Business management is the discipline that studies the relationships between business administration, production processes, and elements of cost, quality, logistics, and distribution, among others. Its objective is to guarantee and continuously increase the effectiveness and competitiveness of a given organization or corporation.
In other words, it is about applying constant innovation, from every point of view to the world of business administration, as defined by the prominent Austro-American economist Joseph Schumpeter (1883-1950). In a strict sense, it is a specific branch of business administration, often called Business Management today.
Business management goes hand in hand with the ever-changing world of technology and finds in dynamics such as automation, computing, and new technologies a set of usable tools for updating and improving business performance in its different facets and levels.
Origin of business management
Although its antecedents can be traced in one way or another to any form of organization or company throughout history, this discipline took its first formal steps in the first half of the 20th century (academically in 1933 in Madrid, Spain), especially in the public sector and the military.
Its application to the private field came immediately, especially from the hand of specialists in certain productive stages, such as the Japanese Kaoru Ishikawa (1915-1989), one of the main exponents of the scientific or systematic method of constant improvement of administrative processes. This process of continuous improvement in the quality sector is known by the Japanese name of Kaizen.
Importance of business management
Business management is a very broad discipline, to which more and more attention has been paid in contemporary times. This is due to the growing demand in the business world for professionals capable of (re) thinking about the business world according to the changing needs of the time, which requires experience or, failing that, academic training.
Thus, as the business world demands more and better professionals to direct it and guarantee its survival, business management is a fundamental discipline when it comes to updating or updating production processes.
Business management functions
Like other similar disciplines, business management focuses on the analysis of the organizational structure, attending to the different aspects that can be improved upon. For this, it usually emphasizes the four basic points of any production process:
- Planning. The prior provision of the objectives to be achieved, the methods, and other characteristics of the business project.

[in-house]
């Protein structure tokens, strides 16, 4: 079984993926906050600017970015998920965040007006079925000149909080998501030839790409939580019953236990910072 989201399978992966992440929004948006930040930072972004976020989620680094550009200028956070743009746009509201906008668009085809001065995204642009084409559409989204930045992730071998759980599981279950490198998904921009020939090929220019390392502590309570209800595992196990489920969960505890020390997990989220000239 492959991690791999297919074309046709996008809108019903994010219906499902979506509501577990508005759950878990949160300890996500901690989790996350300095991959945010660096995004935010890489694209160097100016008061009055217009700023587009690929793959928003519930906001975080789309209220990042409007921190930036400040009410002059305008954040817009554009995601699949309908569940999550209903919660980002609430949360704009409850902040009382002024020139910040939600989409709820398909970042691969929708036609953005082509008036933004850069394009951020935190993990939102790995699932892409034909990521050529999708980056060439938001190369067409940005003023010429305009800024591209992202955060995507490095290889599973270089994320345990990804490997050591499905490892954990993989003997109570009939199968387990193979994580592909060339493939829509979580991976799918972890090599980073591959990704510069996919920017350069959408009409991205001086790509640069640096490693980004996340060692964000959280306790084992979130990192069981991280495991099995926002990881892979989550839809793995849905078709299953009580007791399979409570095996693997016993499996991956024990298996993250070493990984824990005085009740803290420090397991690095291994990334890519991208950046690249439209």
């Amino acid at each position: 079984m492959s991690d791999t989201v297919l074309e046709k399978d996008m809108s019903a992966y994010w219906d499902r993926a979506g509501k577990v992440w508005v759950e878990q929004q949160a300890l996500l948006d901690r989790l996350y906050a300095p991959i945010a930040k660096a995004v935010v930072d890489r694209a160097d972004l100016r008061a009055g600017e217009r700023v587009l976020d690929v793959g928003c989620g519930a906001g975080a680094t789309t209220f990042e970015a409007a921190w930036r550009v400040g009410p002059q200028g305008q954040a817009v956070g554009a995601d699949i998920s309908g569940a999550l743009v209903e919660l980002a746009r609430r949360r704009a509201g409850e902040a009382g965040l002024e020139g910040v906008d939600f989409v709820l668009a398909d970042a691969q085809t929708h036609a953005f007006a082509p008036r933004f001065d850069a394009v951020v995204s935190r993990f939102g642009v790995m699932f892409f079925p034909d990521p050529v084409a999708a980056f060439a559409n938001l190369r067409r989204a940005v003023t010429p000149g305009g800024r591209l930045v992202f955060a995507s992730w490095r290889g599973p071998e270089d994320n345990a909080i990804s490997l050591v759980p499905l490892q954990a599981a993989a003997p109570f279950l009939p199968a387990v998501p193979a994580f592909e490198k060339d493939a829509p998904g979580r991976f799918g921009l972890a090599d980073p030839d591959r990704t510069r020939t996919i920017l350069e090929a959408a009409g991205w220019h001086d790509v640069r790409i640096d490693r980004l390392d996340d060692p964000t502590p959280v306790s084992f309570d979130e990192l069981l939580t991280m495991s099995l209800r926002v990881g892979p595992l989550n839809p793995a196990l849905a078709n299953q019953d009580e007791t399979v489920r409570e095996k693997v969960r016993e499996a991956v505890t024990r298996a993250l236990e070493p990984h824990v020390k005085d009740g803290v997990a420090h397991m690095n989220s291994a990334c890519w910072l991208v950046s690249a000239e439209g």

- Organization. The ideal distribution of the company’s resources, taking into account their similarities, differences, destinations, and other usable factors.
- Communication. The exchange of data and relevant information between the different parts of the organization, and also with the outside.
- Control. Making strategic decisions based on the dynamics of feedback ( feedback ) possible from the information emanated from the same production process.
Business management techniques
Business management is put into practice through a set of techniques applied to the different administrative processes of the organization, to guarantee the viability of the business initiative in the long term. Some of these techniques are:
- Strategic analysis. It consists of the review of the social, political, and economic environment in which the company is inserted, to identify external scenarios that may affect its performance.
- Organizational management. Focused on the administrative process, it consists of the review of the business structure for the future, to plan the dynamics that the organization will need to approach the goals set.
- Information technology management. It consists of the study of the communication strategies of the company, from the point of view of the new ICTs or advanced communication platforms.
- Financial management. It consists of the review of the processes of obtaining, managing, and investing capital of the company, to achieve the greatest possibility of performance in the short, medium, and long term.
- Management of human resources. It consists of the review of the strategies for obtaining and maintaining the organization’s personnel, from the point of view of the human and professional improvement of the company.
- Environmental management. It consists of evaluating the performance of the company in the face of environmental needs or the physical environment in which it is located: pollution, social responsibility, etc.
- Operations management. It consists of the study of the logistics, supply, and distribution processes that are specific to the company, and that usually involve raw materials, energy, supplies, routine services, etc.